He also pointed out that non-solution of the Cyprus problem would automatically lead to the island's 'de facto' division and possible a 'de jure' division by several countries in the future.

    A solution would result in an improved climate with Turkey that could have a knock-on effect for a series of issues, such as the dispute over the Aegean continental shelf, he added.

    Education Minister Petros Efthymiou, responding to statements by Kapsis, denied that the government's strategy was one of ''managing defeat'' and stressed that it was the culmination of a strategy first initiated by the late Andreas Papandreou and something that Greece had both sought and imposed.

    Greece was acting from a position of strength that arose from its boosted arms program, its stronger economy and its international position, he said.

    Several MPs and party officials expressed support for the prime minister's positions on the issue, while PASOK Central Committee Secretary Costas Laliotis said that confidence in those handling the affair in Greece and Cyprus should be ''given and expressed at all times''.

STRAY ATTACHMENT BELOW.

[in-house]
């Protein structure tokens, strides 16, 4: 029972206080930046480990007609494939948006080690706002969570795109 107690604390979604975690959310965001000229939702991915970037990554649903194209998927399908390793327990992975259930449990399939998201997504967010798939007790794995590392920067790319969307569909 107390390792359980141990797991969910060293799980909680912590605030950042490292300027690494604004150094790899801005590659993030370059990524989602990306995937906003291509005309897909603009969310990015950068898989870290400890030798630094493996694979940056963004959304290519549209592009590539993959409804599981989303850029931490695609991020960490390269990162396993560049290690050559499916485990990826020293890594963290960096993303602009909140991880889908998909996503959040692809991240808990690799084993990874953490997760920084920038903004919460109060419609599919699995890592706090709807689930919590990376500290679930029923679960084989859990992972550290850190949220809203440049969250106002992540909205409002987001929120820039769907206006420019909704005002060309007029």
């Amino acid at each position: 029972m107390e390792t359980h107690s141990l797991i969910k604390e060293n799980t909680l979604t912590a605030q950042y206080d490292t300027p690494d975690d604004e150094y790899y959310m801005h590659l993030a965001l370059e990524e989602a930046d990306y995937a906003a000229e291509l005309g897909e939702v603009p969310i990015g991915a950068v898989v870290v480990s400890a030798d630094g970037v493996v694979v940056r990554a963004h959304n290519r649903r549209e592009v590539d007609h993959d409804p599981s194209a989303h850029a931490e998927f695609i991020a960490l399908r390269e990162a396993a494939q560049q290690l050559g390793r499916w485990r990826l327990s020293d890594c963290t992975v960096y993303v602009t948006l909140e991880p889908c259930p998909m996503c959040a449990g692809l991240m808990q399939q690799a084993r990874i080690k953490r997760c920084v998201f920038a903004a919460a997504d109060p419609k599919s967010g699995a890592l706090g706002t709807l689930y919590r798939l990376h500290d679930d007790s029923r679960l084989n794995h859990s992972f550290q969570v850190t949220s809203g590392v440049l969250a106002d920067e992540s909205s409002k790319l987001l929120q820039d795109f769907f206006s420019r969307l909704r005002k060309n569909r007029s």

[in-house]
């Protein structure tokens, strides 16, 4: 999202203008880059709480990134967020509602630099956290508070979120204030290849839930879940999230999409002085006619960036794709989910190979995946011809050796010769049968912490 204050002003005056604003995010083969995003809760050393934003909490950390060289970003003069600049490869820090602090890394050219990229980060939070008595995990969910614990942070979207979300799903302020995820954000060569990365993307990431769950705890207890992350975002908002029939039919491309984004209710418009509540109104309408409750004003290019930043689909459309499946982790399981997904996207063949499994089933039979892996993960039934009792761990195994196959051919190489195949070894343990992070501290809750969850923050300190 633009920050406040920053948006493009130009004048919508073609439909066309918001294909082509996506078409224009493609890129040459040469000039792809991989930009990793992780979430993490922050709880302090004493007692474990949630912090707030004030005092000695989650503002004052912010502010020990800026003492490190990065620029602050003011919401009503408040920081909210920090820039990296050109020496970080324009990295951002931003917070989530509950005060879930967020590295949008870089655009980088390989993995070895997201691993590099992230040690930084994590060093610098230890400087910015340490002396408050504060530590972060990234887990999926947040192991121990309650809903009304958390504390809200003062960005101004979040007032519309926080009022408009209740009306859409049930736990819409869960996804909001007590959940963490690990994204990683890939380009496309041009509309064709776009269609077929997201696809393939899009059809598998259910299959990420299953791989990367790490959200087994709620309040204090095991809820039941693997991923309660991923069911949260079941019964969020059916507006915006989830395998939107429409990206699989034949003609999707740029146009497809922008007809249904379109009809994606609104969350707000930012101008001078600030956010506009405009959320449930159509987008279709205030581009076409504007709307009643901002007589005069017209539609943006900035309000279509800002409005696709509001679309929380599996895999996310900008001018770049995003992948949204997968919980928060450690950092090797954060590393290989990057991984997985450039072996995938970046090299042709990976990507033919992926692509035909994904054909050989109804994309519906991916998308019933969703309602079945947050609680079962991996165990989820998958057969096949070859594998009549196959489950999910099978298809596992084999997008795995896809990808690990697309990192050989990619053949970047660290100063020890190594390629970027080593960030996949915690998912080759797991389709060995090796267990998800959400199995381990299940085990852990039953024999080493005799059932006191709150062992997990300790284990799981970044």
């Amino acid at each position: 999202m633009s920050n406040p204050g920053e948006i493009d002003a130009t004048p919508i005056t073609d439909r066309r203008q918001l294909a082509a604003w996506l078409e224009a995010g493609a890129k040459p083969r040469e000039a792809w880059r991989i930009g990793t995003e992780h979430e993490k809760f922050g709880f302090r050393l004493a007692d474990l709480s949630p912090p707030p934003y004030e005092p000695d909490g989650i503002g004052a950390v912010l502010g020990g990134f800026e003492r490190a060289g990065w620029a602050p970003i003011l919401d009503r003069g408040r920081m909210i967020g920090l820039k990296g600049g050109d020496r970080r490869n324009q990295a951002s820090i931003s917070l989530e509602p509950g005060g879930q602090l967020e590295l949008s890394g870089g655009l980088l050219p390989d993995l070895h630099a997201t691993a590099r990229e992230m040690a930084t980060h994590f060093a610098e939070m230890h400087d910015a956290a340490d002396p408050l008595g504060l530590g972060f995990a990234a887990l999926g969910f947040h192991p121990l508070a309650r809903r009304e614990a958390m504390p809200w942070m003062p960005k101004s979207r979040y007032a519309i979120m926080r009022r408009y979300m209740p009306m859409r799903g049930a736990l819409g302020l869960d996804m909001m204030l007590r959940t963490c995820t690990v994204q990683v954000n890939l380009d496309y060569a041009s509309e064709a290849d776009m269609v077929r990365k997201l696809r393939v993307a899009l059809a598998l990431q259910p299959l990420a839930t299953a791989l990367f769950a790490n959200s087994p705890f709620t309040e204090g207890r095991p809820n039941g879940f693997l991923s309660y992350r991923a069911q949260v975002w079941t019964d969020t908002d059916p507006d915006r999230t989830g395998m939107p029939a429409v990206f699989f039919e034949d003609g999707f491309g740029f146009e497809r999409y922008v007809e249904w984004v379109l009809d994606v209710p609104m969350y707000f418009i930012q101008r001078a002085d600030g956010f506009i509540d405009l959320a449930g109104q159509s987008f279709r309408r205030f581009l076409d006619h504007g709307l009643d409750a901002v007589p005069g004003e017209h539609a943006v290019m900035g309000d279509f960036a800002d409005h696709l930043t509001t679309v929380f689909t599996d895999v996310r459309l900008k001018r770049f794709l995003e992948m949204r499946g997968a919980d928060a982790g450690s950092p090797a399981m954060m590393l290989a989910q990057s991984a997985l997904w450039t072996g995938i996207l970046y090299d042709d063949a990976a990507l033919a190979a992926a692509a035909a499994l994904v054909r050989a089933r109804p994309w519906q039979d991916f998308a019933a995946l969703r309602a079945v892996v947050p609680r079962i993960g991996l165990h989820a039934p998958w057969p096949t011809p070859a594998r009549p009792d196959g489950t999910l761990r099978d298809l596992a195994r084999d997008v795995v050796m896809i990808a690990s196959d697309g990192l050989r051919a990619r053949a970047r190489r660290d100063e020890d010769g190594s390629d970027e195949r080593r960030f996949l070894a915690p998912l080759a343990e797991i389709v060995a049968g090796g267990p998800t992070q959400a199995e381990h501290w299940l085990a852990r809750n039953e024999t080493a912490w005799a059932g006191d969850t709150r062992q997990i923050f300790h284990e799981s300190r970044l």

[03] FM Papandreou to meet UN envoy for Cyprus de Soto on Friday

    Athens, 29/11/2002 (ANA)

    Foreign Minister George Papandreou will meet on Friday with the UN Secretary General's Special Adviser for Cyprus Alvaro de Soto.

    The meeting will take place at 15:00 at the Divani Apollon Palace hotel in Athens' coastal district of Kavouri.

    They will make statements to the press after the meeting.

    [04] FM Papandreou speaks on Cyprus solution efforts and Iraq on CNN, US television

    WASHINGTON 29/11/2002 (ANA - T. Ellis)

    The prospects for a Cyprus solution and Greece's stance on the prospective US military intervention on Iraq were the focus of an interview by Greece's foreign minister George Papandreou with CNN International.

    Papandreou, who gave the interview shortly before leaving Washington at the end of a two-day visit and talks with US government officials, said that Greece accepted positively the 'historic' initiative of UN secretary general Kofi Annan.

    He expressed his conviction that the Greek Cypriots and Turkish Cypriots could co-exist peacefully in a unified Cyprus, which was divided in 1974 with Turkey's military intervention in and occupation of the northern sector of the island republic.

    Papandreou noted that increased support for a solution of the Cyprus issue was evident also among the Turkish Cypriots, and cited a huge rally held recently in the occupied sector that sent a message in favor of a Cyprus solution and Europe. In that context, he pointed out that Turkish Cypriot leader Rauf Denktash was purposely delaying and not proceeding with the due speed.